Though there were many things within this book that I could speak on, I close with the part when Conrad deals with the VA. I know that doctors are busy. I know that the VA is busy. But I still believe in old fashion work ethics especially in the medical or mental health fields. Educate yourself on the client prior to meeting them! I completely understand Conrad’s irritation with Dr. Chandler. “Conrad. Why don’t you tell me about your record and your deployment?” (Robinson, 2014, p. 367). That just frustrates me to no end. The VA does not have a good reputation to begin with, the author just fuels that negative opinion that I already have. Overall, I do not feel that Conrad received the best of care that day. What made it worse was when the doctor interrupted Conrad sharing his experience just to answer the phone. NO! Not only is that poor bed-side manor, but it tells the client that as a health professional, you do not give two shits about the client. This is one opinion of health care providers (in and out of the VA) that will most likely never change, if you treat your clients the way Dr. Chandler treated Conrad, then you are in the wrong profession.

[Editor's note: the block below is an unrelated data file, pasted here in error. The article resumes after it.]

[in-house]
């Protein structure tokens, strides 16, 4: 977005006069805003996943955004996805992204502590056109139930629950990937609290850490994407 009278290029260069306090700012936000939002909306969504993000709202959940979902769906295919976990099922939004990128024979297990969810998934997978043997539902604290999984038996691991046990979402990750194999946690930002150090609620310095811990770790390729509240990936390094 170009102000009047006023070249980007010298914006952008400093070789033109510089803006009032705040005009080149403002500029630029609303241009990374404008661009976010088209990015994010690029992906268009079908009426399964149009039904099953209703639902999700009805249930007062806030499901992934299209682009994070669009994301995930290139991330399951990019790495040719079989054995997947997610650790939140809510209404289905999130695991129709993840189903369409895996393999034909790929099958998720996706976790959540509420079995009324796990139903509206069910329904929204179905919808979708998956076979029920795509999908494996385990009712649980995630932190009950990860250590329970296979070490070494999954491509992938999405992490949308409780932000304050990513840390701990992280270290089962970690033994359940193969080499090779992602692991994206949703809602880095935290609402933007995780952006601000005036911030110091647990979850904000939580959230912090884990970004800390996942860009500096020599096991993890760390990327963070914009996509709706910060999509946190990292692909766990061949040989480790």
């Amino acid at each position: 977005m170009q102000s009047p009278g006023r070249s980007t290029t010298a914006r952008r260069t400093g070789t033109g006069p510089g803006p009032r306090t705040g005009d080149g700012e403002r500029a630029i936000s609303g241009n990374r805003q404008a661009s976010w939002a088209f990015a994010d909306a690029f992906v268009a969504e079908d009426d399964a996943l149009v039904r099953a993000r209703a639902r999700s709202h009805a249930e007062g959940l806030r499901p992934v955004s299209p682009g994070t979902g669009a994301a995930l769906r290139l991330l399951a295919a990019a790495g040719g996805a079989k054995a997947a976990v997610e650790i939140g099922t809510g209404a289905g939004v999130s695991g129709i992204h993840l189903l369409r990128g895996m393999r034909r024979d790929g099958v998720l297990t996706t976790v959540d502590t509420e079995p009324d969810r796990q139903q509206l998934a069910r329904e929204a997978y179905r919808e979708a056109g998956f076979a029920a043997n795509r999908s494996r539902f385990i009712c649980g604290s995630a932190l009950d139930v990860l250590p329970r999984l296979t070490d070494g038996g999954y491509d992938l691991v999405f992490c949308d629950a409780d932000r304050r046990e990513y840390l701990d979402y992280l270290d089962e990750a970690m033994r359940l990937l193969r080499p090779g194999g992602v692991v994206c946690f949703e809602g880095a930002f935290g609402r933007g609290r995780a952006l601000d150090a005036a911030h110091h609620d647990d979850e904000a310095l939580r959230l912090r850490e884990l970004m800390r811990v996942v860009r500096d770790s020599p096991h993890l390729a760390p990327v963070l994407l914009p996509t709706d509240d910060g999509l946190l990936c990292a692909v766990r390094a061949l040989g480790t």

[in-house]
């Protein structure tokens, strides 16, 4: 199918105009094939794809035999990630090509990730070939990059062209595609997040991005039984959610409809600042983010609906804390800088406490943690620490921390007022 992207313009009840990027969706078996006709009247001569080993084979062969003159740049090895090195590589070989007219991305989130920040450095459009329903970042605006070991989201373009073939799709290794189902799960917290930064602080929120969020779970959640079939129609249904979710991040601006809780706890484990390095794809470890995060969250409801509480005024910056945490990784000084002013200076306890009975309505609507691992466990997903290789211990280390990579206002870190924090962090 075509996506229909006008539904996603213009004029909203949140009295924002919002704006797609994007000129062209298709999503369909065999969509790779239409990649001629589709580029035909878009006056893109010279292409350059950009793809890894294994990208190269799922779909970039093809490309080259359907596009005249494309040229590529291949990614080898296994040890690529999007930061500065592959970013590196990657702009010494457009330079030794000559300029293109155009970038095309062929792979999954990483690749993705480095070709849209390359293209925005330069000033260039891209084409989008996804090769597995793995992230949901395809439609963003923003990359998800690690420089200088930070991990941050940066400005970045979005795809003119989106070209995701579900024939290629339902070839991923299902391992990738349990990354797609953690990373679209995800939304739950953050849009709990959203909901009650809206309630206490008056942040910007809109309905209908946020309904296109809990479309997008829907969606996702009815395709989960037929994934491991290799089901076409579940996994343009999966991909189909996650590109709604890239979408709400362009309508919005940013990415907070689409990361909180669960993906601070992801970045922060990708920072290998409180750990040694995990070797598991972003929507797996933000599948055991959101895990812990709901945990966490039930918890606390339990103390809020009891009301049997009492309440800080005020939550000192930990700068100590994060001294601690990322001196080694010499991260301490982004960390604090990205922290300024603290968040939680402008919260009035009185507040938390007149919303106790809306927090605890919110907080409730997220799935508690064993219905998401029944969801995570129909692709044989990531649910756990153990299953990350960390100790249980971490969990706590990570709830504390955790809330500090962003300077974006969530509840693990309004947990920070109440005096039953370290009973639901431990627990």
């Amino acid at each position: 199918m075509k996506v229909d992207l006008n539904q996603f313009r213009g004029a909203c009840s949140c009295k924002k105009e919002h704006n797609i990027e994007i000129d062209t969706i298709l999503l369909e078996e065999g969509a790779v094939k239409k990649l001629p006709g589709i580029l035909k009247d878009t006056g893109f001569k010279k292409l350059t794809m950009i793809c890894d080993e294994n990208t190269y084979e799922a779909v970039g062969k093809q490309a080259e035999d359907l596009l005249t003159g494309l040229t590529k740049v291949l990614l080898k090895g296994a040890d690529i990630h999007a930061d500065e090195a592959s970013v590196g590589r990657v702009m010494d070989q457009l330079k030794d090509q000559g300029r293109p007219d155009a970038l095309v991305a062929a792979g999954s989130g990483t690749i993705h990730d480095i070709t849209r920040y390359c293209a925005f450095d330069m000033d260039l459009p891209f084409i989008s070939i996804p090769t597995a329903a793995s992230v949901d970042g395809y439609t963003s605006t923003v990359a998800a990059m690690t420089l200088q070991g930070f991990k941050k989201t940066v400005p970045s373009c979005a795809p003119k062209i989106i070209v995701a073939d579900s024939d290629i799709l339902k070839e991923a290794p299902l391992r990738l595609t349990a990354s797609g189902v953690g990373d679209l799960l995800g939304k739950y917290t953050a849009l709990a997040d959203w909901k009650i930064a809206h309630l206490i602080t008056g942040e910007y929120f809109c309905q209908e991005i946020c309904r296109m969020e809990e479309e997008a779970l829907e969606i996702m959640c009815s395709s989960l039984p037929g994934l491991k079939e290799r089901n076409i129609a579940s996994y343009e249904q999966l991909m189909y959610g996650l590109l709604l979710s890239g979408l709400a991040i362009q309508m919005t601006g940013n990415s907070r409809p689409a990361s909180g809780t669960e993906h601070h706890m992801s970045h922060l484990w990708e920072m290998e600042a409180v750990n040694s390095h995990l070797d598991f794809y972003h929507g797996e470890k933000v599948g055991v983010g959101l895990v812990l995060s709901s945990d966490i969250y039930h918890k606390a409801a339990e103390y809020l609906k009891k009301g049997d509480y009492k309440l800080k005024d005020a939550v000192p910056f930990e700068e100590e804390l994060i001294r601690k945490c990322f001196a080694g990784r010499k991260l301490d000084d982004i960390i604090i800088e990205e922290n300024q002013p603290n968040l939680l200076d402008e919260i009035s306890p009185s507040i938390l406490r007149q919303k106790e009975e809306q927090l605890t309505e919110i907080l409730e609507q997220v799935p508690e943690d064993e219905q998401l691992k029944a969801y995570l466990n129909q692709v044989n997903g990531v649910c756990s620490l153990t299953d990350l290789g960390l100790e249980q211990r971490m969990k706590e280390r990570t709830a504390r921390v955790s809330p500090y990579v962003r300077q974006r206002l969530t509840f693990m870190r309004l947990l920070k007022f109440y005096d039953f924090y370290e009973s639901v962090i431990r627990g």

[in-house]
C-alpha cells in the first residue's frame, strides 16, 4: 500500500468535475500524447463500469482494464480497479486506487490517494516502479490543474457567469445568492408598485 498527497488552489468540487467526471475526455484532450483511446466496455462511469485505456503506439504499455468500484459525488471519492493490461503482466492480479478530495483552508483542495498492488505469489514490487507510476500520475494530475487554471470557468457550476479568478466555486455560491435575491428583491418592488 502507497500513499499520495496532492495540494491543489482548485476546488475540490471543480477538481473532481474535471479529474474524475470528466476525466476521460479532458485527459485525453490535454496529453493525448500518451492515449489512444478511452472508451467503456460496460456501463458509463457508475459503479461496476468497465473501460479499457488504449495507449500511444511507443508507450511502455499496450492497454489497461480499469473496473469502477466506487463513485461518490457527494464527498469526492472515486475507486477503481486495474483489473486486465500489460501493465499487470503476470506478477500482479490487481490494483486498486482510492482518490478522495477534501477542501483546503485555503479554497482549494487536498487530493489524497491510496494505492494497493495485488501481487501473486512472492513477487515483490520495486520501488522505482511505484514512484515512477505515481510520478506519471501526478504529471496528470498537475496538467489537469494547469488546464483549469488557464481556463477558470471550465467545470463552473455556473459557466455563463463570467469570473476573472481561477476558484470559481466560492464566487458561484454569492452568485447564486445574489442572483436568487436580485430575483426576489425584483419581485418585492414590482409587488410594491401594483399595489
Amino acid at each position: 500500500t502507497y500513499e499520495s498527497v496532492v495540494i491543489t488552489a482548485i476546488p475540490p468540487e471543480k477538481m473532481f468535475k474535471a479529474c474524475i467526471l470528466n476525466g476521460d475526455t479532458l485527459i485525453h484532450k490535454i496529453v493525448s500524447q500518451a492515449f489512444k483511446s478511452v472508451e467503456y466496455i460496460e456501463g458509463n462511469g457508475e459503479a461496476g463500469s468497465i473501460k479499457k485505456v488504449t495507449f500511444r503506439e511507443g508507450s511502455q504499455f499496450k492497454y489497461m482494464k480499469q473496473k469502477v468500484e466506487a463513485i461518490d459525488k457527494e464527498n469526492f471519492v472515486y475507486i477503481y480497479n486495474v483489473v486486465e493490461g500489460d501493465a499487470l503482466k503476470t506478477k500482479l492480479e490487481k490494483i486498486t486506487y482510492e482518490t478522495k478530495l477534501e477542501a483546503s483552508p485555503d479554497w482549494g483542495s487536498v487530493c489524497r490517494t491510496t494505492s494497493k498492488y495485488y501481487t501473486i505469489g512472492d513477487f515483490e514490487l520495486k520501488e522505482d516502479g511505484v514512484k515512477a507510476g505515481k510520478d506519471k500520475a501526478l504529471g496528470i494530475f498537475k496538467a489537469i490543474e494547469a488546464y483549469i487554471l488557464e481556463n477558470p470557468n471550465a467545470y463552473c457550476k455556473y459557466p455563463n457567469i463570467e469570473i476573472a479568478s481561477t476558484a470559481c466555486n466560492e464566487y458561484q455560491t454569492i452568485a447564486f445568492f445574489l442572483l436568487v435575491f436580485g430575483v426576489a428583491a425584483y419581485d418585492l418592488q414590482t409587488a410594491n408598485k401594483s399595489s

To address my countertransference, I would seek additional counsel from a superior or from my own therapist. Being aware of my thoughts, feelings and biases is just the first step in addressing my countertransference. The next step is to reflect on said awareness and seek guidance. But within session, I could utilize breathing techniques so to not distract from the client’s needs. And again, after session, I would seek guidance.

References

Robinson, R. (2014). Sparta. New York: Picador.

book reviews
Kristine Hammond
Kristine Hammond
Read next: My Review of "Da 5 Bloods"
Kristine Hammond

As a lover of arts and the the truth I enjoy writing. It allows me to express myself while sharing life lessons, precious moments and even the unspeakable moments through my poetry.

See all posts by Kristine Hammond